If you are looking for unique housing in coastal Maine, you could buy a private island with a lighthouse for $2.3 million.
That is the asking price for Mark Island, located on the western side of Schoodic Point in Frenchman Bay.
The 166-year-old lightkeeper’s house has three bedrooms and three bathrooms, according to the real estate listing for the property. The light tower, approximately 40 feet tall, is attached to the house. It also has an “updated pier and float, solar power, upgraded water systems, wood stoves, and continual improvements over the years,” according to the listing.
The island sits in one of the more scenic locations along the state’s rugged coastline. It often is photographed by visitors to the Schoodic section of Acadia National Park who stop along the loop road that rounds the tip of the Schoodic Peninsula to enjoy the view of Mount Desert Island, which serves as the lighthouse’s mountainous backdrop.
The total assessed value of the 2.75-acre island is about $680,000.
The $2.3 million asking price is higher than some other private coastal islands currently listed for sale in Maine.
For instance, Pomp Island, a 28-acre island in the town of Beals, is listed for sale for $920,000 and includes a cabin. Greer Island, an undeveloped 5-acre island that is connected by sand bar at low tide to Vinalhaven, is on the market for $395,000. Bareneck Island, a wooded 15-acre island with a house in the tidal Sasanoa River between Westport and Georgetown, is listed for sale for $1.25 million.
Mark Island and its lighthouse are owned by William Sofield, an architect and interior designer from New York City. He bought it in 2004 from William Holden, who had bought it in the mid-1990s from Gerald and Glenna Kean, according to documents on file at the Hancock County Registry of Deeds. The price Sofield paid to purchase the island was unavailable but, according to Lighthousefriends.com, it had been listed for sale in 2004 for $1.25 million.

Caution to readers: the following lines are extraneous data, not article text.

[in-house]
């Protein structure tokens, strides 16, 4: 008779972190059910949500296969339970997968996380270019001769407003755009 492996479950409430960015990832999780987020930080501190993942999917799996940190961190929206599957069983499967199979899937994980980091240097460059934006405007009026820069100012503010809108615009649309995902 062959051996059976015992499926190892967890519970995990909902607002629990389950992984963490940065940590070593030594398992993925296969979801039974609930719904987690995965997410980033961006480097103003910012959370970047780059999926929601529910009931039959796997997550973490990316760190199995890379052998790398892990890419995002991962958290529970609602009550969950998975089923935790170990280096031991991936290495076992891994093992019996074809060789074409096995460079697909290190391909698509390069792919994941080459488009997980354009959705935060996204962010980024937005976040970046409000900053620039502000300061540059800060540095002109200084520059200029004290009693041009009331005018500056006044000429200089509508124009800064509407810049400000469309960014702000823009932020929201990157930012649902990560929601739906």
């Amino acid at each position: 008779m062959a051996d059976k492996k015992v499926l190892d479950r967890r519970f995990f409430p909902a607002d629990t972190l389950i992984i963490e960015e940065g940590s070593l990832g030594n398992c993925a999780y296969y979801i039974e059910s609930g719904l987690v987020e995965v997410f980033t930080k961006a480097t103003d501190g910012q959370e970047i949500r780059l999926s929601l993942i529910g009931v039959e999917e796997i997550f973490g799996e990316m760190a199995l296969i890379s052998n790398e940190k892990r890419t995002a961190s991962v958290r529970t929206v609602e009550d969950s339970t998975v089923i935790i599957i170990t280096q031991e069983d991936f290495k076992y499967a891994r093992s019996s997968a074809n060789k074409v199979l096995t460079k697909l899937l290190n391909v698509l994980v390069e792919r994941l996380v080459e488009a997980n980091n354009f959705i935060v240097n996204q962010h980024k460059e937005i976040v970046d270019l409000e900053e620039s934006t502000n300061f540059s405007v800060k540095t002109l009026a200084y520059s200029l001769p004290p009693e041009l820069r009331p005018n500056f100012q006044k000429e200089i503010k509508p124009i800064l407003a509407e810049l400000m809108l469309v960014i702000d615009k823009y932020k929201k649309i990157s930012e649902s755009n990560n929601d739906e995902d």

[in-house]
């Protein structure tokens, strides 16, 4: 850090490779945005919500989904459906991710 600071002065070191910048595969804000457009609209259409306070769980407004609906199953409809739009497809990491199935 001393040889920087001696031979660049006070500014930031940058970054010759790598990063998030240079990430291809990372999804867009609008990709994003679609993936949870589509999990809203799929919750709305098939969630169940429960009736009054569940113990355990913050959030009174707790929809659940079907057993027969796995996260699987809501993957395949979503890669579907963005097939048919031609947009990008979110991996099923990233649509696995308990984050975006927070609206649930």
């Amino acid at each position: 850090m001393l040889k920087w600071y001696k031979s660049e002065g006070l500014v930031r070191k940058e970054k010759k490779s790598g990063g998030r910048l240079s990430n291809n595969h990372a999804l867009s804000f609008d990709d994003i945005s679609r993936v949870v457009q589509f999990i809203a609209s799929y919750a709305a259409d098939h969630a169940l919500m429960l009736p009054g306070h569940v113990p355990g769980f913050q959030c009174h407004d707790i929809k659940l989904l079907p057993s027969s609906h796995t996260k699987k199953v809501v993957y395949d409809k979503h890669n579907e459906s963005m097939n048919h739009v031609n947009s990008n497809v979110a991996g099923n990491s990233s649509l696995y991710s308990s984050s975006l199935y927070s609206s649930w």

Sofield is the eighth owner of the island since the federal government sold it in 1934, according to county registry records.
The federal government owned the island from 1856, when the lighthouse was first built and operated, until it decommissioned it in 1933. It then sold the property at auction to George Harmon of Bar Harbor for $552, according to Lighthouse Friends.
The island lighthouse has inspired books authored by some of its previous owners. Bernice Robinson, whose husband had bought it from Harmon in 1939 for $2,000, wrote two books about it, “Winter Harbor” and “Our Island Lighthouse.” Years later, owners Pat and Rene Prud’hommeaux wrote a children’s book titled “The Light in the Tower,” about a Christmas tree they erected in the former lighthouse each December, according to Lighthouse Friends.
Holden also wrote a book, “Mark Island Lighthouse Diaries: Songs of a Dreamer,” about his experience owning, repairing and living in the lighthouse, which had been severely neglected for about a decade before he bought it. He wrote that he believed the island forever belongs to the families of the lighthouse keepers, local fishermen who pass by it each day and to the local community.
“When I say the deed was conveyed to me, it is because I have never felt that anyone ever ‘owns’ Mark Island,” Holden wrote in the memoir. ‘“I became in my mind nothing more than a caretaker, entrusted with a gift.”